“You’re the only mastering engineer who’s ever adjusted an EQ and I’ve thought, ‘I like that!'” — Gordon Raphael (producer: The Strokes, Regina Spektor)
Hi! My name is Jamie. Thanks for visiting my mastering page.
I’ve been mastering records on a word-of-mouth basis since 2011; after nine years, I thought maybe I should finally make it official, and so I launched this mastering service in March 2020. I’ve mastered dozens of records since 2011, in a wide variety of genres, for artists from North America, South America, Europe, and Australia.
“First, do no harm.” — Hippocrates
First, a confession: I’m not primarily a mastering engineer. I came to mastering via producing and mixing records, which I’ve been doing for 25 years. I taught myself how to master records because, honestly, I was frustrated.
It seems like, a lot of the time, somehow the intentionality of a production can get warped in the mastering process. It’s like either the person isn’t spending enough time to really get to understand the material, or they’re making EQ choices against an abstract ‘ideal’ sonic footprint, without taking into account the effect on the song’s emotional impact, or they’re compressing something the wrong way and screwing up your carefully-crafted dynamics. You’re so excited to get your record back from mastering, and it just sounds … slightly wrong? “Technically” more correct, but missing some essential magic and soul? That’s the worst feeling in the world.
I used to get that feeling a lot. That feeling that my intentions weren’t being preserved through the mastering process. And so I learned how to master records, at first, simply so that I could make sure that the records I was so carefully making weren’t getting randomly screwed up at the very end of the process. That was a great starting point; very empowering. And then I kept at it for the better part of a decade! And I started learning some things, and buying some gear. And then I started learning some really esoteric things, and buying some really esoteric gear. And, nine years later, here we are. I’ve mastered a ton of records, I have best-in-class tools, and I’m ready to help you make your record awesome.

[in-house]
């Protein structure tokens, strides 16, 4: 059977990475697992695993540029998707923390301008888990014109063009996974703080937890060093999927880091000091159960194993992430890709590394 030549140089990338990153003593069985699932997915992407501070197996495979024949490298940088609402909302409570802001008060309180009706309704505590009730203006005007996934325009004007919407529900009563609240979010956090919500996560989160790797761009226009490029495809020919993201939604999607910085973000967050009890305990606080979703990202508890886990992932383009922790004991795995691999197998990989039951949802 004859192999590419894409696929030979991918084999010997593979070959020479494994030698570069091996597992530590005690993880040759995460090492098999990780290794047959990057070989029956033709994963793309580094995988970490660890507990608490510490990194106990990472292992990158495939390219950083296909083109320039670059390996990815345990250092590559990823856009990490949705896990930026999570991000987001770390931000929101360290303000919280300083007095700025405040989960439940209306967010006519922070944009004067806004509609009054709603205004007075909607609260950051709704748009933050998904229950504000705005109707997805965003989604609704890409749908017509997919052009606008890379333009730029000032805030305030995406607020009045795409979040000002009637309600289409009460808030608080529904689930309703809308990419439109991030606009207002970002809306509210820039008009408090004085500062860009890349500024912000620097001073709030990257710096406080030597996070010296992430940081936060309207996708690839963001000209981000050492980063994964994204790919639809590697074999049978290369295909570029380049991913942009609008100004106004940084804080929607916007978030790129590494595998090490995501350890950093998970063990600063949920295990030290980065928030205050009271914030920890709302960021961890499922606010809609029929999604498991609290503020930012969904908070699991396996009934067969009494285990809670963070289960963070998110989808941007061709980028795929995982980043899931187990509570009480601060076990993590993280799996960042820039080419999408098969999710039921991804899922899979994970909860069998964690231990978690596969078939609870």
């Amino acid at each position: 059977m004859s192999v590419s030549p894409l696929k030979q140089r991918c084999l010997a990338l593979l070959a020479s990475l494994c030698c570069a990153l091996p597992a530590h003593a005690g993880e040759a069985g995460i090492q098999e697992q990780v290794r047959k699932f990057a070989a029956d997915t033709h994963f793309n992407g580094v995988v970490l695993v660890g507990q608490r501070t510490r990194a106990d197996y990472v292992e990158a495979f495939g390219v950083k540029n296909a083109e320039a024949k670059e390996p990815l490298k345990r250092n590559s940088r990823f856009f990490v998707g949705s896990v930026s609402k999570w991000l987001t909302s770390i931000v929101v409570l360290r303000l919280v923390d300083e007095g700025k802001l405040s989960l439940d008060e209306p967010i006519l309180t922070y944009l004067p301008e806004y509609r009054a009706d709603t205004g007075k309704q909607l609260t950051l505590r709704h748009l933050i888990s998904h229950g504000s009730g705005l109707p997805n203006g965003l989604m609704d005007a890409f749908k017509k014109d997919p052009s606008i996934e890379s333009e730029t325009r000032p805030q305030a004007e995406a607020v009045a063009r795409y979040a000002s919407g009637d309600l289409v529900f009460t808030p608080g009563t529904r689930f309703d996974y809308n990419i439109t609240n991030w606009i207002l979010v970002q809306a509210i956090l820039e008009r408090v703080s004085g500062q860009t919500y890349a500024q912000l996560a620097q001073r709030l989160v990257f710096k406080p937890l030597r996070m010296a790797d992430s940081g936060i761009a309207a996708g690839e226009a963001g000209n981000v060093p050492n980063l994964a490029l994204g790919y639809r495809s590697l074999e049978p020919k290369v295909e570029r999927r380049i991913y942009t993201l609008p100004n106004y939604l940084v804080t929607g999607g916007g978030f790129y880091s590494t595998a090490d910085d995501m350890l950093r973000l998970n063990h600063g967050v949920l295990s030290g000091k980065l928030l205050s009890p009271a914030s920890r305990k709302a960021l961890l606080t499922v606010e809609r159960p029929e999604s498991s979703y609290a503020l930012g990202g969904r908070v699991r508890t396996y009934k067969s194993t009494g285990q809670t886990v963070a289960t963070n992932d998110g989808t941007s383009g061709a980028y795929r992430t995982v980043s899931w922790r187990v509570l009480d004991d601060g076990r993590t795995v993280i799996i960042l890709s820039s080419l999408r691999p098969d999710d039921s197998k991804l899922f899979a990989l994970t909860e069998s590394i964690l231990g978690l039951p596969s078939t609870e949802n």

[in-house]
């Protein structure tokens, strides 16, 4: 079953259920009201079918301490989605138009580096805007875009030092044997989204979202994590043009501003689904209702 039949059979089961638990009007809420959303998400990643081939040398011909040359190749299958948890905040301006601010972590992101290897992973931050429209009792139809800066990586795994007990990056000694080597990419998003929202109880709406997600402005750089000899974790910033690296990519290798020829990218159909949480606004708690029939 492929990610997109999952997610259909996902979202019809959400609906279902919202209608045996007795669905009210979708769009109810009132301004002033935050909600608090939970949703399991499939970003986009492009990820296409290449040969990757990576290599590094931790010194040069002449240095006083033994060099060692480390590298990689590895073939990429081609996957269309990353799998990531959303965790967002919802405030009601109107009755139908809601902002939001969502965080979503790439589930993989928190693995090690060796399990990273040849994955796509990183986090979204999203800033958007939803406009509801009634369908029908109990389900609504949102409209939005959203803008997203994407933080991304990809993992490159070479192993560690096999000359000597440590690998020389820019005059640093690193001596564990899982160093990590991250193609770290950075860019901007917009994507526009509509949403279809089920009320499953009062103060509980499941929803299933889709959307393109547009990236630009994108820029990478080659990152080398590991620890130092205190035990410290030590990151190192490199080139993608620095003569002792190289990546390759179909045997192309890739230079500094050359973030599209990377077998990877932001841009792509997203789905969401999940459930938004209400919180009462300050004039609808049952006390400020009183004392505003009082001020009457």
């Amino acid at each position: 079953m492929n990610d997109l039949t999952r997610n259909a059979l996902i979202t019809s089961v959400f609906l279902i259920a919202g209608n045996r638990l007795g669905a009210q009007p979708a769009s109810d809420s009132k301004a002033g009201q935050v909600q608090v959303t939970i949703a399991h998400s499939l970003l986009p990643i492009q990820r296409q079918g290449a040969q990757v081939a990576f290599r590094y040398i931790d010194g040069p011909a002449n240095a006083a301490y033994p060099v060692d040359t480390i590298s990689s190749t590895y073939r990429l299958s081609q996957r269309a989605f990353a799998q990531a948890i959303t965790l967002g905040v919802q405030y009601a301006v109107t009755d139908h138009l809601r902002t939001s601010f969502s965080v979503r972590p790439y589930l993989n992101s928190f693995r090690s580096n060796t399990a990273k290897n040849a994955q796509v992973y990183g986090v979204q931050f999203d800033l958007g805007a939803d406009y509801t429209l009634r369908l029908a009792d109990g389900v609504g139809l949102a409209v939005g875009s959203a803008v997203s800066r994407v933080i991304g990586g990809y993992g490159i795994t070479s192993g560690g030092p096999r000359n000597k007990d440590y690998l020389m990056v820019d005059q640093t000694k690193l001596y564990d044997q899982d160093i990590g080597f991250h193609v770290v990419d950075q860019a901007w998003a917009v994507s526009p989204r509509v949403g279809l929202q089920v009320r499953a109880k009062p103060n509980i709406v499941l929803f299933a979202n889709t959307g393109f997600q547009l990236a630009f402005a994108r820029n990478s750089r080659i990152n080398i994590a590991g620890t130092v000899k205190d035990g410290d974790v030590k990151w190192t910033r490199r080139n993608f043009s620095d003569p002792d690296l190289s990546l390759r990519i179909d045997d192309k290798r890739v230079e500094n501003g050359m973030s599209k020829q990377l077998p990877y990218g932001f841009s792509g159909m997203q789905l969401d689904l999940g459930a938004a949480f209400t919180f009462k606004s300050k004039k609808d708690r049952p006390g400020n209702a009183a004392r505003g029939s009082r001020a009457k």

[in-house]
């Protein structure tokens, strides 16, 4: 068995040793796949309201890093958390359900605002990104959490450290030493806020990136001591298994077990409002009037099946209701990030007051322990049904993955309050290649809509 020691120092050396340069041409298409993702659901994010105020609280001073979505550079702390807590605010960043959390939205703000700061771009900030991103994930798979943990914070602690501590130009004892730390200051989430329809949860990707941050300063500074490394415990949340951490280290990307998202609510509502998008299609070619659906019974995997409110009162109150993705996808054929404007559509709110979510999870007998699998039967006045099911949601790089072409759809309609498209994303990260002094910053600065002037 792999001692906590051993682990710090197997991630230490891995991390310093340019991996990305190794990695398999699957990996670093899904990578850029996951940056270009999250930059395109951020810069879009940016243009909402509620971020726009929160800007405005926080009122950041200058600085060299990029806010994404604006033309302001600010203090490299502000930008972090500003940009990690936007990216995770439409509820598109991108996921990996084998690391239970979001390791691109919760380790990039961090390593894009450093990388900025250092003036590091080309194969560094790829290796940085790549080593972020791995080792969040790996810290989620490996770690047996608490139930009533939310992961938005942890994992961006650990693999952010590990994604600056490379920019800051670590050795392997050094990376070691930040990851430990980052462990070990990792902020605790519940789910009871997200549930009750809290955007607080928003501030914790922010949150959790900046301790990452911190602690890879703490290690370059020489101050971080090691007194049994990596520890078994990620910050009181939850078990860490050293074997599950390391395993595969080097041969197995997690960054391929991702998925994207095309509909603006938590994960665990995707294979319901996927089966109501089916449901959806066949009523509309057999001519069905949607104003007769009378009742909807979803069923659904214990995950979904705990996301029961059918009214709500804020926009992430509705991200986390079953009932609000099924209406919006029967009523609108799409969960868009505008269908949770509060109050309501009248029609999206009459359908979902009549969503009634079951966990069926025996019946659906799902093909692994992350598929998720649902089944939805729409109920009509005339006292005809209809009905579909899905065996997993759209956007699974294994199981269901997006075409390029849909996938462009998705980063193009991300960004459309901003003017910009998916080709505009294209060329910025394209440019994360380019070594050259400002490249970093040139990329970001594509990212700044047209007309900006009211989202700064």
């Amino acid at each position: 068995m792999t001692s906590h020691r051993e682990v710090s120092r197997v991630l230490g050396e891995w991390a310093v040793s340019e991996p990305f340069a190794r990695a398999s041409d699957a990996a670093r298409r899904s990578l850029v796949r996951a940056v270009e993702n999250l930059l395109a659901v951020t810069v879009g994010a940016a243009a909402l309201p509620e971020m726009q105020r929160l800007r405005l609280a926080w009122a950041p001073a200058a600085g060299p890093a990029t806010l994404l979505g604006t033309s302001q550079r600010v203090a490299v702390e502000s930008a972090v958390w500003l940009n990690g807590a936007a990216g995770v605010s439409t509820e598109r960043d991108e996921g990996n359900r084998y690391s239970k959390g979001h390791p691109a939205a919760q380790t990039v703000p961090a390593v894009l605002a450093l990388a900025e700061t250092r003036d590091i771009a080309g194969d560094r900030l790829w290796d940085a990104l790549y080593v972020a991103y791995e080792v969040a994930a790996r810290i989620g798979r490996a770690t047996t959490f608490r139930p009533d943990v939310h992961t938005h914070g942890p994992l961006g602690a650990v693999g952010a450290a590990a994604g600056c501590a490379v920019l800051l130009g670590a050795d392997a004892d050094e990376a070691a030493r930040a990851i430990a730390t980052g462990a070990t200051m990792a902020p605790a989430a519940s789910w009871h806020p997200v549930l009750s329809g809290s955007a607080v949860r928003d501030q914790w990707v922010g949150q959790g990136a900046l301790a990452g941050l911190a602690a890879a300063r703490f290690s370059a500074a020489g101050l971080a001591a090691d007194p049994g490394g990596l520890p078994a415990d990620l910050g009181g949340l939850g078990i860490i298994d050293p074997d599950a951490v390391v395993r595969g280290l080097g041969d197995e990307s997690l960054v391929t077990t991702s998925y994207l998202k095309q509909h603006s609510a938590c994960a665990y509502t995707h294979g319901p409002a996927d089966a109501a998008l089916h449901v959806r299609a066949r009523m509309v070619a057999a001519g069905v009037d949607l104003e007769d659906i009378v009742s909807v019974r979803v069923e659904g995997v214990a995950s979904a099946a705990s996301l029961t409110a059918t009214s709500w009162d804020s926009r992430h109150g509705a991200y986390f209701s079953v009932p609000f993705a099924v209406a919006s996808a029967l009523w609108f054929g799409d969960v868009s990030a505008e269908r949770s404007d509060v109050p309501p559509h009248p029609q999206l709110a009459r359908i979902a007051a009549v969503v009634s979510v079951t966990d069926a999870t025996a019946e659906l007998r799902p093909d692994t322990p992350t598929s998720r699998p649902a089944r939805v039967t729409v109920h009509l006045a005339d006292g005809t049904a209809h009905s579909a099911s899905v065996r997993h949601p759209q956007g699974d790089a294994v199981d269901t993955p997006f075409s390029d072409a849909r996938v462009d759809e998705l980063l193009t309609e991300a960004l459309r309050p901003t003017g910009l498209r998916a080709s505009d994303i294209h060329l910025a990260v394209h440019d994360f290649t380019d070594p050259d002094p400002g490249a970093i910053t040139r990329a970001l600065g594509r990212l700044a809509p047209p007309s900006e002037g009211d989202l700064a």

While I love working on records that were made in higher-end studio environments, I have a soft spot for independent music, and particularly I love working on records that might be better described as labors of love. Improbable records. Bedroom records. Weird records. Headphone records. Live records. Lo-fi records. Self-produced records. GarageBand records. Records by people with day jobs. The records that people make because they can’t keep them inside.
With one exception, every audio example below was recorded in a home studio. A number of them were made on laptops. One song was recorded on a Tascam 8-track. One song was recorded with a Zoom recorder outdoors; you can hear a plane over the cicadas at one point. I love music like this. I think that independent and homemade music deserves to sound good enough to compete with music that was made on bigger budgets. And I can help with that.
I think of what I do as ‘Activist Mastering.’ And what I mean by this is, I don’t aim necessarily to be transparent in my work. Because I am an artist myself, and a producer, I approach mastering from that point of view. My goal with each project I touch is to enhance it in a creative way that showcases your point of view as an artist, from my perspective as a producer and mixer. I work to do this at the individual song level, and I also work to do this in terms of the narrative arc of the album or EP the songs are on.
First and foremost, as discussed above, my value is to preserve your vision, on an emotional and artistic level. I don’t go in and arbitrarily or accidentally change the intentions of things; I take the time to learn what your intentions are, and then I focus on enhancing and amplifying your intentions. Sometimes dramatically!
Or, to put this all another way: my goal is to serve as your creative partner, to significantly signal-boost what you’re working to communicate – and to help you finish making a record that you’ll be deeply proud of for the long term.
The best way to show you what I do is to let you listen to my work. So, to that end, below you’ll find a whole bunch of examples of my work in different genres. As you’ll hear, some songs are “light touch” in terms of the mastering approach, because that’s what served the material the best. And then some of it is more like restoring an old painting, finding the colors beneath the grime.
Mastering records that were made in good studios is relatively easy; there’s not typically as much that needs doing. I purposefully chose my audio examples from records that were recorded mostly in less-than-ideal situations. When I can help a homemade recording shine, it’s genuinely exciting for me.